St. Johns is in an apostate state because it supports and endorses the actions of the presiding heretic of the Episcopal Church, Katherine Schori.


By attending a Church that is Christian in name only. The message that gets delivered from that building on a weekly basis is decidedly not in line with the doctrines of faith as established by Christ Jesus. The message from this building is more of a "if it feels good God is okay with it" doctrine.


There is somewhat of a movement towards corporation salvation. This has reared it ugly head in the past and gives rise to false concepts like my denomination is saved but all other are not. The implication is that you need only to join a certain Church to be saved. It is another form of heresy. Christ did not say that you would be saved by joining the Roman Catholic Church, He said you would be saved by believing in Him and that He died to cover the sins of all those who believe.



Damn funny.

Bailey
09-21-2010, 04:40 PM
How is that wrong? Everyone works, the group is small, everyone survives together. This sort of "collectivism" is what enabled humans to survive the ice age while the more individualistic (and consequently less linguistically skilled) and physically stronger neanderthal man died out.

If it's efficient, if it works, if it benefits everyone, why is it wrong?


If you're coming at it from people helping people thats one thing BUT if you are talking about the Gov stealing more then half of your paycheck to give it to lazy bums is quite another.

Wei Wu Wei
09-21-2010, 04:41 PM
There is nothing wrong with people helping each other out. Rural folk used to do it all the time, but they ALL pulled their weight. If they didn't, they didn't recieve the benefits. The problem is forced collectivism. No one should be forced (taxed) into taking care of deadbeats

I see the difference between large scale societal collectivism vs small scale community collectivism.

I was only wondering if what people are opposed to is the flaws that arise in collectivizing such large groups, or the very idea of collective labor/fruits in any form.

BadCat
09-21-2010, 04:41 PM
How is that wrong? Everyone works, the group is small, everyone survives together. This sort of "collectivism" is what enabled humans to survive the ice age while the more individualistic (and consequently less linguistically skilled) and physically stronger neanderthal man died out.

If it's efficient, if it works, if it benefits everyone, why is it wrong?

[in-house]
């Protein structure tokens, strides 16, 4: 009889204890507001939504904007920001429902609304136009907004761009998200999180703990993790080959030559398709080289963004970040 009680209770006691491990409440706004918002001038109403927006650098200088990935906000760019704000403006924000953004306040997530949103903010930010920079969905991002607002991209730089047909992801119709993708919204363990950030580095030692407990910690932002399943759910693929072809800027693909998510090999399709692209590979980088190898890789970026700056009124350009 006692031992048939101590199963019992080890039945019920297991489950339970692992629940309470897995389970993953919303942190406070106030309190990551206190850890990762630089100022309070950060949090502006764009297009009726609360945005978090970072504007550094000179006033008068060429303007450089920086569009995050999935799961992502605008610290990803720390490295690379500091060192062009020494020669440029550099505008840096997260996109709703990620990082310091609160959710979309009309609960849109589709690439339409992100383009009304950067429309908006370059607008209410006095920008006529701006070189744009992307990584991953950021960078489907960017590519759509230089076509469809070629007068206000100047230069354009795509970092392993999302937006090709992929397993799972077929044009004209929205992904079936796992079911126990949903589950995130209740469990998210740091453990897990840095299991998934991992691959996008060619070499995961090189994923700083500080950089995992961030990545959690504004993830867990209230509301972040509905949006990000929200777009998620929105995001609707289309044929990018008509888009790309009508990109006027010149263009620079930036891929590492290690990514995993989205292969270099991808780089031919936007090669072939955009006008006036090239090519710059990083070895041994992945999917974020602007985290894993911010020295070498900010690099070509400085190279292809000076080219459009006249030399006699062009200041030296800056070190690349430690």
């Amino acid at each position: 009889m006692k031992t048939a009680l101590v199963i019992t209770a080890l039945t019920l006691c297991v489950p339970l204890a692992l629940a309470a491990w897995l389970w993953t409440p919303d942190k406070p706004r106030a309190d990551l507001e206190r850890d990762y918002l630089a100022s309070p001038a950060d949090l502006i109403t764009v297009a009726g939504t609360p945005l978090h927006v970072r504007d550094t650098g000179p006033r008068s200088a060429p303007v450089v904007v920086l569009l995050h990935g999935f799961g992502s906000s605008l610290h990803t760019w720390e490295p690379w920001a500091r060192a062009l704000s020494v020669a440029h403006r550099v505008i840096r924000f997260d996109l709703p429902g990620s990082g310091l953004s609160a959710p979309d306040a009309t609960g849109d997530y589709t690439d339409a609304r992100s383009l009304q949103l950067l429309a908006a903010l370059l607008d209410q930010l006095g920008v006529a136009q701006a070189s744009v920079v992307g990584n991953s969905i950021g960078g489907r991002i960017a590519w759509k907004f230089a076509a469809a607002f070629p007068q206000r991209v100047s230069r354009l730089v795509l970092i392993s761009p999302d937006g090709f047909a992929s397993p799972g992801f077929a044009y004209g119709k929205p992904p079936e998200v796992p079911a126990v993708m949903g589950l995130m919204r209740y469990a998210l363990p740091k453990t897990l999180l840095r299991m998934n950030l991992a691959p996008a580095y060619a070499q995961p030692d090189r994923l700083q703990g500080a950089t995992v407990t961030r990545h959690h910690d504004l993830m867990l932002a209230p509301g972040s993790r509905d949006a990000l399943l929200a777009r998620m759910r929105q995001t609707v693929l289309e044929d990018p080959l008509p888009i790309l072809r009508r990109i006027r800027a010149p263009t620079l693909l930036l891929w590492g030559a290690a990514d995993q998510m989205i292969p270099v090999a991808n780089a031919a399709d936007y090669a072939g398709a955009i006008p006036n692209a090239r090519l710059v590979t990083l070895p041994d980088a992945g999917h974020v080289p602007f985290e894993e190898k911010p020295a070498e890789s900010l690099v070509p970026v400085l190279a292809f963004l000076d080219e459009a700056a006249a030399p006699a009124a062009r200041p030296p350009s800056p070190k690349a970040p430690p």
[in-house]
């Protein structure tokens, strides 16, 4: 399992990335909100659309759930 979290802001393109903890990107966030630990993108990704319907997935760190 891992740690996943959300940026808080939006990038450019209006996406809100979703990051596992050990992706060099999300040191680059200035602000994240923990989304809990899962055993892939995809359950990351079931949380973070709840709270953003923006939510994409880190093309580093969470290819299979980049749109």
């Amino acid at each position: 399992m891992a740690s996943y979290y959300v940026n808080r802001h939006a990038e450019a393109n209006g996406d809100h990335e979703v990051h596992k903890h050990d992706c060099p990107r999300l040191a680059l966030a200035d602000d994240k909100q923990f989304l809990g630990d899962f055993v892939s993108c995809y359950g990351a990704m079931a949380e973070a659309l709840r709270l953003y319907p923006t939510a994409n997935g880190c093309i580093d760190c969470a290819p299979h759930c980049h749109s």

Because there will always be people like you in a group, who won't do a thing and will expect others to provide for them.

Arroyo_Doble
09-21-2010, 04:43 PM
Because there will always be people like you in a group, who won't do a thing and will expect others to provide for them.

The mother of Capitalism.

Wei Wu Wei
09-21-2010, 04:45 PM
You are saying an otherwise good system or idea should be entirely and principally avoided because it won't be perfect?

Clearly trying to make a collective system with so many people has flaws, but does that mean that the very idea of collectivism is to be avoided at all costs? Sometimes it's better to work with a collective policy even with it's flaws. Sometimes it's not.

This total rejection of any collectivity seems a bit extremist.

Wei Wu Wei
09-21-2010, 04:47 PM
Because there will always be people like you in a group, who won't do a thing and will expect others to provide for them.

You're citing this as an exception. Within Capitalism, this is the Rule. The idea is that a person can own means of production and have others do the labor, while he only needs his symbolic status as "owner" and he claims all of the products of the labor and then pays out a small portion to those who do the work.

A small business is run like a dictatorship, a large business like an oligarchy.

Rebel Yell
09-21-2010, 04:50 PM
You are saying an otherwise good system or idea should be entirely and principally avoided because it won't be perfect?

Clearly trying to make a collective system with so many people has flaws, but does that mean that the very idea of collectivism is to be avoided at all costs? Sometimes it's better to work with a collective policy even with it's flaws. Sometimes it's not.

This total rejection of any collectivity seems a bit extremist.

Again, there is nothing wrong with collectivism. The problem is forced collectivism.

Wei Wu Wei
09-21-2010, 04:52 PM